If you're already receiving benefits from Social Security or the Railroad Retirement Board, you'll automatically get Part A and Part B starting the first day of the month you turn 65. If your birthday is on the first day of the month, Part A and Part B will start the first day of the prior month.
If you're under 65 and disabled, you'll automatically get Part A and Part B after you get disability benefits from Social Security for 24 months. If you have ALS (Amyotrophic Lateral Sclerosis, also called Lou Gerhig's disease), you'll get Part A and Part B automatically the month your Social Security disability benefits begin.
If you're automatically enrolled, you'll get your red, white, and blue Medicare card in the mail 3 months before your 65th birthday or 25th month of disability benefits. If you do nothing, you'll keep Part B and will pay Part B premiums. You can choose not to keep Part B at this time, but you may have to wait to enroll and pay a penalty when you do choose to enroll at a later date.
If you're close to 65, but NOT getting Social Security or Railroad Retirement benefits, you'll need to sign up. You can contact Social Security 3 months before you turn 65 by calling 1-800-772-1213 to sign up for Part A and/or Part B. You can also sign up at ssa.gov/planners/retirement.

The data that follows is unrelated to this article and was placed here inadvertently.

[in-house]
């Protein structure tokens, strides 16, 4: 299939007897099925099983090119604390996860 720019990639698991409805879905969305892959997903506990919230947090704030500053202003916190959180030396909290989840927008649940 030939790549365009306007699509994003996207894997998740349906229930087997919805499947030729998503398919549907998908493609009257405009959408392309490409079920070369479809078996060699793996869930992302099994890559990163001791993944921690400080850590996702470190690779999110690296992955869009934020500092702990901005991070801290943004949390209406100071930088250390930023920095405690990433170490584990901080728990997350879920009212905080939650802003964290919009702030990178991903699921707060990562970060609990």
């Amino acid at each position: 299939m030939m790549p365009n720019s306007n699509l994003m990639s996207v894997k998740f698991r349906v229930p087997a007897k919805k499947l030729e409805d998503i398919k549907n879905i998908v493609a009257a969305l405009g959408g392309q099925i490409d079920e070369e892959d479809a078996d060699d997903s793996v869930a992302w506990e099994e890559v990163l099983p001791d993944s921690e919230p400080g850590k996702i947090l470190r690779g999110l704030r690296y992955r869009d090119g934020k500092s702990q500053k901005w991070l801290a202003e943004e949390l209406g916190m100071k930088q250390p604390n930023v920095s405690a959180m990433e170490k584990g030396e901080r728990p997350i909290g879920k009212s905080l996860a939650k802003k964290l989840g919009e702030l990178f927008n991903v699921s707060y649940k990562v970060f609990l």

You can first sign up for Part A and/or Part B during the 7-month period that begins 3 months before the month you turn 65, the month you turn 65, and the 3 months after the month you turn 65. If you sign up for Part A and/or Part B during the first 3 months of your Initial Enrollment Period, in most cases your coverage starts the first day of your birthday month. If you enroll in Part A and/or Part B the month you turn 65 or during the last 3 months of your Initial Enrollment Period, the start date for your coverage will be delayed.
If you didn't sign up for Part A and/or Part B during your Initial Enrollment Period, you can sign up between January 1 - March 31 each year. Your coverage won't start until July 1 of that year, and you may have to pay a higher Part B premium for late enrollment.
If you or your spouse are still working, you may have a chance to sign up for Medicare during a Special Enrollment Period. If you didn't sign up for Part B when you were first eligible because you're covered under a group health plan based on current employment (your own or your spouse's), you can sign up for Part A and/or Part B: